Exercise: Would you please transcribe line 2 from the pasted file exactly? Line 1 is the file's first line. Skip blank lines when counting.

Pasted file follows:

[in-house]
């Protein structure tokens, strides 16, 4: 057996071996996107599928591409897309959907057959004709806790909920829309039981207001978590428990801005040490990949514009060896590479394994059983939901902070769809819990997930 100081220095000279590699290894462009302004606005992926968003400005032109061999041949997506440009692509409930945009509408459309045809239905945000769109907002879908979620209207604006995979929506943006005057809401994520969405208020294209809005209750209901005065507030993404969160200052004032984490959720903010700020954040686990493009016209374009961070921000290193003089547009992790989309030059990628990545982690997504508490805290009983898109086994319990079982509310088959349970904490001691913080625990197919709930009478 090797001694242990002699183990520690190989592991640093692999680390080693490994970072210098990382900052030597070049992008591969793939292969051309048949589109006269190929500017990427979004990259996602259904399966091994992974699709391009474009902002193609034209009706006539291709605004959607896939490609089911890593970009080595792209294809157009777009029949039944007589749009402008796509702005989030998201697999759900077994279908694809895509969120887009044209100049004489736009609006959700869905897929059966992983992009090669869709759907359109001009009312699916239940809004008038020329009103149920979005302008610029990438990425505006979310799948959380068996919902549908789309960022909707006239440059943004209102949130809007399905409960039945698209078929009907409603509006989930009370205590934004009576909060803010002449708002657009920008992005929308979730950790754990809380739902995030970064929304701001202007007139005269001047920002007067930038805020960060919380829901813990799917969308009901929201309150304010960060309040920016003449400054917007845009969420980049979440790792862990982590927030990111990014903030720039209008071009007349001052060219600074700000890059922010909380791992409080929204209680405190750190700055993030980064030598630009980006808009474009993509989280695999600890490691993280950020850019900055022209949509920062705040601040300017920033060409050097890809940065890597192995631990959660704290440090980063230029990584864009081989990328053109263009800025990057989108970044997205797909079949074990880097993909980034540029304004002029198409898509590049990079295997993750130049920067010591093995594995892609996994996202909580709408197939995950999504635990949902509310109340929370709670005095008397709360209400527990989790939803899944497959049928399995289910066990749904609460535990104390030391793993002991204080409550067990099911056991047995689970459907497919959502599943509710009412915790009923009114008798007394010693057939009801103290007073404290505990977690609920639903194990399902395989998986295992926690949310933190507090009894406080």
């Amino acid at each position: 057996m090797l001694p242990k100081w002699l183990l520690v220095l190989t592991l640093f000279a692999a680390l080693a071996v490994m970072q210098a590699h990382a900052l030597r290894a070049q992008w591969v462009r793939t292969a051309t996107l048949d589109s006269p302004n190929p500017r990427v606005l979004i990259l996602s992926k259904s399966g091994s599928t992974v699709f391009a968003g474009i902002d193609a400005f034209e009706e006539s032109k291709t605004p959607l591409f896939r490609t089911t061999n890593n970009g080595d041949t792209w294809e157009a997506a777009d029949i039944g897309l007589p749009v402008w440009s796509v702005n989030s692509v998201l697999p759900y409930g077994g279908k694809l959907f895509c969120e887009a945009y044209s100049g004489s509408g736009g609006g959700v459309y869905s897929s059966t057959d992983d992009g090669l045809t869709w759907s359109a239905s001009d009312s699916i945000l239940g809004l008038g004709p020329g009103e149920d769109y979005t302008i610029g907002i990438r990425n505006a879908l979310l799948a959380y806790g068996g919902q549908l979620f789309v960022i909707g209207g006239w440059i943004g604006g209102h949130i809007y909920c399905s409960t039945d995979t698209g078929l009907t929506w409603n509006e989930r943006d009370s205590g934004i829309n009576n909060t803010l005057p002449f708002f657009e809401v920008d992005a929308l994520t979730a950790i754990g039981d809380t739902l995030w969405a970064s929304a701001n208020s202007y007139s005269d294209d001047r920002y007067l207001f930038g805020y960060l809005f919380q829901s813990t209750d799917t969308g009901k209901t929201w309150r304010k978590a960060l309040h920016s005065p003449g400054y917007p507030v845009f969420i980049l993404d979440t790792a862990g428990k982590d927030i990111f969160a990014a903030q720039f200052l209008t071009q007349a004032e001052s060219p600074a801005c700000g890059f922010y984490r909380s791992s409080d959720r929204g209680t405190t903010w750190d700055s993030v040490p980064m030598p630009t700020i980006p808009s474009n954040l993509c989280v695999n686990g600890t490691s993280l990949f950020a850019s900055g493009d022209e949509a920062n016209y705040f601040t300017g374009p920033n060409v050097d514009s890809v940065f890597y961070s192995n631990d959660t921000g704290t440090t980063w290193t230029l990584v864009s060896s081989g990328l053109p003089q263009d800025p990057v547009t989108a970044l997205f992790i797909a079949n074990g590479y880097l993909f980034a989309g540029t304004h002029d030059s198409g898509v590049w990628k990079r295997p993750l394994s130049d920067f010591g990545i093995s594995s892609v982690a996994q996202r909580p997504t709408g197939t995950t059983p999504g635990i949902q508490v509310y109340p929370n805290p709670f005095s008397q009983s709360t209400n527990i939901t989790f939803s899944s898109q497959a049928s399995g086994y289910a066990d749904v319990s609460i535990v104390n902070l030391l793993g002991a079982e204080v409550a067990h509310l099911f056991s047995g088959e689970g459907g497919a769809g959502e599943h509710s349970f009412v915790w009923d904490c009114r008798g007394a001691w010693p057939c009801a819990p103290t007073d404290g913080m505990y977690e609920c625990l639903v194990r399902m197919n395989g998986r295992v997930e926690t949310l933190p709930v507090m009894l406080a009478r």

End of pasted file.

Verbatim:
């Protein structure tokens, strides 16, 4: 057996071996996107599928591409897309959907057959004709806790909920829309039981207001978590428990801005040490990949514009060896590479394994059983939901902070769809819990997930 100081220095000279590699290894462009302004606005992926968003400005032109061999041949997506440009692509409930945009509408459309045809239905945000769109907002879908979620209207604006995979929506943006005057809401994520969405208020294209809005209750209901005065507030993404969160200052004032984490959720903010700020954040686990493009016209374009961070921000290193003089547009992790989309030059990628990545982690997504508490805290009983898109086994319990079982509310088959349970904490001691913080625990197919709930009478 090797001694242990002699183990520690190989592991640093692999680390080693490994970072210098990382900052030597070049992008591969793939292969051309048949589109006269190929500017990427979004990259996602259904399966091994992974699709391009474009902002193609034209009706006539291709605004959607896939490609089911890593970009080595792209294809157009777009029949039944007589749009402008796509702005989030998201697999759900077994279908694809895509969120887009044209100049004489736009609006959700869905897929059966992983992009090669869709759907359109001009009312699916239940809004008038020329009103149920979005302008610029990438990425505006979310799948959380068996919902549908789309960022909707006239440059943004209102949130809007399905409960039945698209078929009907409603509006989930009370205590934004009576909060803010002449708002657009920008992005929308979730950790754990809380739902995030970064929304701001202007007139005269001047920002007067930038805020960060919380829901813990799917969308009901929201309150304010960060309040920016003449400054917007845009969420980049979440790792862990982590927030990111990014903030720039209008071009007349001052060219600074700000890059922010909380791992409080929204209680405190750190700055993030980064030598630009980006808009474009993509989280695999600890490691993280950020850019900055022209949509920062705040601040300017920033060409050097890809940065890597192995631990959660704290440090980063230029990584864009081989990328053109263009800025990057989108970044997205797909079949074990880097993909980034540029304004002029198409898509590049990079295997993750130049920067010591093995594995892609996994996202909580709408197939995950999504635990949902509310109340929370709670005095008397709360209400527990989790939803899944497959049928399995289910066990749904609460535990104390030391793993002991204080409550067990099911056991047995689970459907497919959502599943509710009412915790009923009114008798007394010693057939009801103290007073404290505990977690609920639903194990399902395989998986295992926690949310933190507090009894406080």